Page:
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Coupling shRNA screens with single-cell RNA-seq identifies a dual role for mTOR in reprogramming-induced senescence

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  • Marieke Aarts
  • Athena Georgilis
  • Meryam Beniazza
  • Patrizia Beolchi
  • Ana Banito
  • Thomas Carroll
  • Marizela Kulisic
  • Daniel F Kaemena
  • Gopuraja Dharmalingam
  • Nadine Martin
  • Wolf Reik
  • Johannes Zuber
  • Keisuke Kaji
  • Tamir Chandra
  • Jesús Gil

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    Rights statement: This article, published in Genes & Development, is available under a Creative Commons License (Attribution 4.0 International), as described at http://creativecommons.org/licenses/by/4.0/.

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    License: Creative Commons: Attribution (CC-BY)

Original languageEnglish
JournalGenes & Development
DOIs
StatePublished - 14 Nov 2017

Abstract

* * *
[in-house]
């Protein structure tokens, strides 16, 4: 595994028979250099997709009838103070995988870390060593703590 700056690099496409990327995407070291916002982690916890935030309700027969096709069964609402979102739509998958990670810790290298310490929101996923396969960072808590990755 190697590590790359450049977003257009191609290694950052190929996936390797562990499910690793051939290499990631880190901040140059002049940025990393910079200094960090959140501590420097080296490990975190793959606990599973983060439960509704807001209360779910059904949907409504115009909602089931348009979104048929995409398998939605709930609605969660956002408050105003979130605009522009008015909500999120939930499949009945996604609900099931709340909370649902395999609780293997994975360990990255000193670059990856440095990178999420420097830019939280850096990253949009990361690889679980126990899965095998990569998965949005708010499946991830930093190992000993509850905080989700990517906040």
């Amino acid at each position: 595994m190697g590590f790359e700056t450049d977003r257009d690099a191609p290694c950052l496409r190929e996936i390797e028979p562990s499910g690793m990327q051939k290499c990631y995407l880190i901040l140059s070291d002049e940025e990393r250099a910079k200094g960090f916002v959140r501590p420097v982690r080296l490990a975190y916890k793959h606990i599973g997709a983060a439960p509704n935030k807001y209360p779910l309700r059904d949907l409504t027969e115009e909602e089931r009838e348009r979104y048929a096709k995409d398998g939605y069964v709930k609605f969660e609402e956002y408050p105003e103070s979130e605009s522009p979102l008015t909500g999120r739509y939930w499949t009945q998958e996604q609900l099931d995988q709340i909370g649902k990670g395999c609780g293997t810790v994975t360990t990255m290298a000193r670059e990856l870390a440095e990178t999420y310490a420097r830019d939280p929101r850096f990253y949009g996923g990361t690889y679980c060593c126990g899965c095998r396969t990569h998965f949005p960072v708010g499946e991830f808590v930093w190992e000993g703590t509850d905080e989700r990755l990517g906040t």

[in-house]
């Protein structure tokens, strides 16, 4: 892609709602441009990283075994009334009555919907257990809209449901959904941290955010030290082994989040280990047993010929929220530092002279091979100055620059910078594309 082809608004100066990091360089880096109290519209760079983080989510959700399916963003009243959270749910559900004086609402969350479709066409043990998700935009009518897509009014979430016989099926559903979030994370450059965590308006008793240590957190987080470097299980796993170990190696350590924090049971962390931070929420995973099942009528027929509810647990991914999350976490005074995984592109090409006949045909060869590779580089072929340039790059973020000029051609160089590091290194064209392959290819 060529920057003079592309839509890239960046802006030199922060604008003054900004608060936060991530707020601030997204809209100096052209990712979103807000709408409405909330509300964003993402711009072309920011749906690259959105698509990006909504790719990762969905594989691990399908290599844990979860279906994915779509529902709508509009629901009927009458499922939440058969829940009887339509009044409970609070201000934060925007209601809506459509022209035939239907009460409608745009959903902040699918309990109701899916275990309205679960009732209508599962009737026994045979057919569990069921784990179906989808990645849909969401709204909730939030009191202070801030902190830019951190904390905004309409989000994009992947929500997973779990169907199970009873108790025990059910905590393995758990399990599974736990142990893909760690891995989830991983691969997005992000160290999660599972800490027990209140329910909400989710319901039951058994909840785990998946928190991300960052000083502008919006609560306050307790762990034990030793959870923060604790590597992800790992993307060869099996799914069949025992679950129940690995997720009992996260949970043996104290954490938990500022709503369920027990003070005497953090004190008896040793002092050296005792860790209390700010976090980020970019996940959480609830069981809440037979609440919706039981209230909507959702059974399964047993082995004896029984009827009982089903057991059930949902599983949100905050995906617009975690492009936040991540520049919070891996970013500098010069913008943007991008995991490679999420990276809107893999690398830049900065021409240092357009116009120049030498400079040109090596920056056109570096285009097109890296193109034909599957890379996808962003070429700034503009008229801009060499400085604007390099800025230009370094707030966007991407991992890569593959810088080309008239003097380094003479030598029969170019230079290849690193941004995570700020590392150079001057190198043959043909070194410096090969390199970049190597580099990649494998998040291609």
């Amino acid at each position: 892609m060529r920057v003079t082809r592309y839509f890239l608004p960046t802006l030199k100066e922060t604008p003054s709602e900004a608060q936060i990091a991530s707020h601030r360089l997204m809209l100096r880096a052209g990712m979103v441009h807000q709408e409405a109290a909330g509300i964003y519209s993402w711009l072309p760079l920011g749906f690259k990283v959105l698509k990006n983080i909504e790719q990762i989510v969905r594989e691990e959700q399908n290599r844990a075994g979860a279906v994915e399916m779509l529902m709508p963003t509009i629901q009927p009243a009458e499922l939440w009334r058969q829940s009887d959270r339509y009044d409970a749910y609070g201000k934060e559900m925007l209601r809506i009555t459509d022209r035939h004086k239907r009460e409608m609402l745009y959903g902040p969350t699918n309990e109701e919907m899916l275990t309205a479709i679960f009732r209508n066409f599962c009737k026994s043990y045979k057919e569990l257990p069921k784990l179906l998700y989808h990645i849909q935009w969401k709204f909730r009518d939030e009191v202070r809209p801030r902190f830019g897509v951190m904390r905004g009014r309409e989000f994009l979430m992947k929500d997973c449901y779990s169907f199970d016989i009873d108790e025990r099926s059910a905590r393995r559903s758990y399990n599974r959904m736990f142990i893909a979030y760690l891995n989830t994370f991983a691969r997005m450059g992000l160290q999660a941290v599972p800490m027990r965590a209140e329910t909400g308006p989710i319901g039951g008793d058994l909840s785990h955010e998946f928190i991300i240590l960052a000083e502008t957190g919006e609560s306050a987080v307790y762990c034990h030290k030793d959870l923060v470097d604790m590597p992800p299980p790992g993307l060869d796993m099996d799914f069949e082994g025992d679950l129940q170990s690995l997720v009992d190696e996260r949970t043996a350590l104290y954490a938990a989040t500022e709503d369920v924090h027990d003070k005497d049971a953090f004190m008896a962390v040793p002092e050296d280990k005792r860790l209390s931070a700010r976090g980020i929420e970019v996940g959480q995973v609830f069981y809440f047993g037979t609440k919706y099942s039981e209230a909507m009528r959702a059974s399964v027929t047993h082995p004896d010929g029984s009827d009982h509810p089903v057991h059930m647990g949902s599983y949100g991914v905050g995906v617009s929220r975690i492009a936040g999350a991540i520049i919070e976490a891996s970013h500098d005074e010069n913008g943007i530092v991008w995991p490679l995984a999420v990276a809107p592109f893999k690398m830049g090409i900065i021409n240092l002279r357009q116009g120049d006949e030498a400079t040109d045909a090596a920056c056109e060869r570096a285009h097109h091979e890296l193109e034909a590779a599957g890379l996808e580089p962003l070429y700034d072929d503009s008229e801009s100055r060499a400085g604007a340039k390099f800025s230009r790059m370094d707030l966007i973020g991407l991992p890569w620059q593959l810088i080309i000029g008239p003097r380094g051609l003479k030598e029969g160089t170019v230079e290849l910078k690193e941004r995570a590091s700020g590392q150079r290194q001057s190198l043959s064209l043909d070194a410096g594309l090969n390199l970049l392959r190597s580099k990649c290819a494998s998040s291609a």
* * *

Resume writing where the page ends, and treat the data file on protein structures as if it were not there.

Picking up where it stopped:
Expression of the transcription factors OCT4, SOX2, KLF4, and cMYC (OSKM) reprograms somatic cells into induced pluripotent stem cells (iPSCs). Reprogramming is a slow and inefficient process, suggesting the presence of safeguarding mechanisms that counteract cell fate conversion. One such mechanism is senescence. To identify modulators of reprogramming-induced senescence, we performed a genome-wide shRNA screen in primary human fibroblasts expressing OSKM. In the screen, we identified novel mediators of OSKM-induced senescence and validated previously implicated genes such as CDKN1A We developed an innovative approach that integrates single-cell RNA sequencing (scRNA-seq) with the shRNA screen to investigate the mechanism of action of the identified candidates. Our data unveiled regulation of senescence as a novel way by which mechanistic target of rapamycin (mTOR) influences reprogramming. On one hand, mTOR inhibition blunts the induction of cyclin-dependent kinase (CDK) inhibitors (CDKIs), including p16(INK4a), p21(CIP1), and p15(INK4b), preventing OSKM-induced senescence. On the other hand, inhibition of mTOR blunts the senescence-associated secretory phenotype (SASP), which itself favors reprogramming. These contrasting actions contribute to explain the complex effect that mTOR has on reprogramming. Overall, our study highlights the advantage of combining functional screens with scRNA-seq to accelerate the discovery of pathways controlling complex phenotypes.

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